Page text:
ZFIN ID: ZDB-PUB-110629-33
MIP/Aquaporin 0 Represents a Direct Transcriptional Target of PITX3 in the Developing Lens
Sorokina, E.A., Muheisen, S., Mlodik, N., and Semina, E.V.
Date: 2011
Source: PLoS One   6(6): e21122 (Journal)
Registered Authors: Semina, Elena
Keywords: none
MeSH Terms:
  • Animals
  • Aquaporins/physiology*
  • Base Sequence
  • Cell Line
  • Chromatin Immunoprecipitation
  • DNA Primers
  • Electrophoretic Mobility Shift Assay
  • Eye Proteins/physiology*
  • Homeodomain Proteins/genetics*
  • Humans
  • In Situ Hybridization
  • Lens, Crystalline/embryology*
  • Mice
  • Promoter Regions, Genetic
  • Reverse Transcriptase Polymerase Chain Reaction
  • Transcription Factors/genetics*
  • Transcription, Genetic*
  • Zebrafish
PubMed: 21698120 Full text @ PLoS One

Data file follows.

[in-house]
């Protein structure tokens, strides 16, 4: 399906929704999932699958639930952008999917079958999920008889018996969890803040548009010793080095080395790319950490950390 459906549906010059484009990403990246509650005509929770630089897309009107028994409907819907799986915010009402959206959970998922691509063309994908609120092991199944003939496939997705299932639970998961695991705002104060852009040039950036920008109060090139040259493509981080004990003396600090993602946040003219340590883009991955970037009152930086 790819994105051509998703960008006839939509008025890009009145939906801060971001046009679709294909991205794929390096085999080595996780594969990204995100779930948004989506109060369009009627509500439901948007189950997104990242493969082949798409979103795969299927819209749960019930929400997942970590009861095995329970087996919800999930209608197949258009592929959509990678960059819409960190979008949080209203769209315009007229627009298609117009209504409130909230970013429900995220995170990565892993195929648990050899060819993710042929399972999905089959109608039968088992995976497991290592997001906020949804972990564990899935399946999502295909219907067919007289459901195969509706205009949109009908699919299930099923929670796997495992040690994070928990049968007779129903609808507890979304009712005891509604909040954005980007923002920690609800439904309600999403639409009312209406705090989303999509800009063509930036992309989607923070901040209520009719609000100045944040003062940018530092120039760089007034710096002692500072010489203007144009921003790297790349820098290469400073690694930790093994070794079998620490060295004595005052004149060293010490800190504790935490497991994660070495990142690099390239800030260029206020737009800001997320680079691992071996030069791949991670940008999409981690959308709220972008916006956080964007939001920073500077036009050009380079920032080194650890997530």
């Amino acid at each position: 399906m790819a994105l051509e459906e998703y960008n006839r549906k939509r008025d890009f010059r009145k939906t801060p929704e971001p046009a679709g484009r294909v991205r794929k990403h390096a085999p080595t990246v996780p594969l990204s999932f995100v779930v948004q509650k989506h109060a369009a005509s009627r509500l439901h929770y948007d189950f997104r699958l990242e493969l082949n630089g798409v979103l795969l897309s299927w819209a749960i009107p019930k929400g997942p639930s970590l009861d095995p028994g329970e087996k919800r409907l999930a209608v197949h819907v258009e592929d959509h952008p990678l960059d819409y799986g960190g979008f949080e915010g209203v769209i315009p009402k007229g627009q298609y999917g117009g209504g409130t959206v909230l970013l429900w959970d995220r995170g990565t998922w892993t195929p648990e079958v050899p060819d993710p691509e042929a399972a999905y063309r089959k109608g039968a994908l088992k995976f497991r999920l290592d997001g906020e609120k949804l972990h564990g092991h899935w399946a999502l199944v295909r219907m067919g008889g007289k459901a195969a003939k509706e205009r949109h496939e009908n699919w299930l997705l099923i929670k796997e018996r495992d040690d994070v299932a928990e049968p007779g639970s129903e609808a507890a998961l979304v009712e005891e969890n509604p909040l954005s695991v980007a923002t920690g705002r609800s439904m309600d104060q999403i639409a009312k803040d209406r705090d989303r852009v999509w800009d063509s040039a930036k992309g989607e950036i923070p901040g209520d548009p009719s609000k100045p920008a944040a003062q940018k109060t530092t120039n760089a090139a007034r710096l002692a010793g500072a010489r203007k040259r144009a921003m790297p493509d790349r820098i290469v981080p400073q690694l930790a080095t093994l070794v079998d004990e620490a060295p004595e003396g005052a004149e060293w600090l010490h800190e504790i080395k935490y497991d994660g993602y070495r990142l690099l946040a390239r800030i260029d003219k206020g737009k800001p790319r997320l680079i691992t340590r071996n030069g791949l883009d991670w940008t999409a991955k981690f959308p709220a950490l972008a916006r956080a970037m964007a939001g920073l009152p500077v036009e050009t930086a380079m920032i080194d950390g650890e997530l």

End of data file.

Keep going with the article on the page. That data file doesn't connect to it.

The PITX3 bicoid-type homeodomain transcription factor plays an important role in lens development in vertebrates. PITX3 deficiency results in a spectrum of phenotypes from isolated cataracts to microphthalmia in humans, and lens degeneration in mice and zebrafish. While identification of downstream targets of PITX3 is vital for understanding the mechanisms of normal ocular development and human disease, these targets remain largely unknown. To isolate genes that are directly regulated by PITX3, we performed a search for genomic sequences that contain evolutionarily conserved bicoid/PITX3 binding sites and are located in the proximity of known genes. Two bicoid sites that are conserved from zebrafish to human were identified within the human promoter of the major intrinsic protein of lens fiber, MIP/AQP0. MIP/AQP0 deficiency was previously shown to be associated with lens defects in humans and mice. We demonstrate by both chromatin immunoprecipitation and electrophoretic mobility shift assay that PITX3 binds to MIP/AQP0 promoter region in vivo and is able to interact with both bicoid sites in vitro. In addition, we show that wild-type PITX3 is able to activate the MIP/AQP0 promoter via interaction with the proximal bicoid site in cotransfection experiments and that the introduction of mutations disrupting binding to this site abolishes this activation. Furthermore, mutant forms of PITX3 fail to produce the same levels of transactivation as wild-type when cotransfected with the MIP/AQP0 reporter. Finally, knockdown of pitx3 in zebrafish affects formation of a DNA-protein complex associated with mip1 promoter sequences; and examination of expression in pitx3 morphant and control zebrafish revealed a delay in and reduction of mip1 expression in pitx3-deficient embryos. Therefore, our data suggest that PITX3 is involved in direct regulation of MIP/AQP0 expression and that the alteration of MIP/AQP0 expression is likely to contribute to the lens phenotype in cataract patients with PITX3 mutations.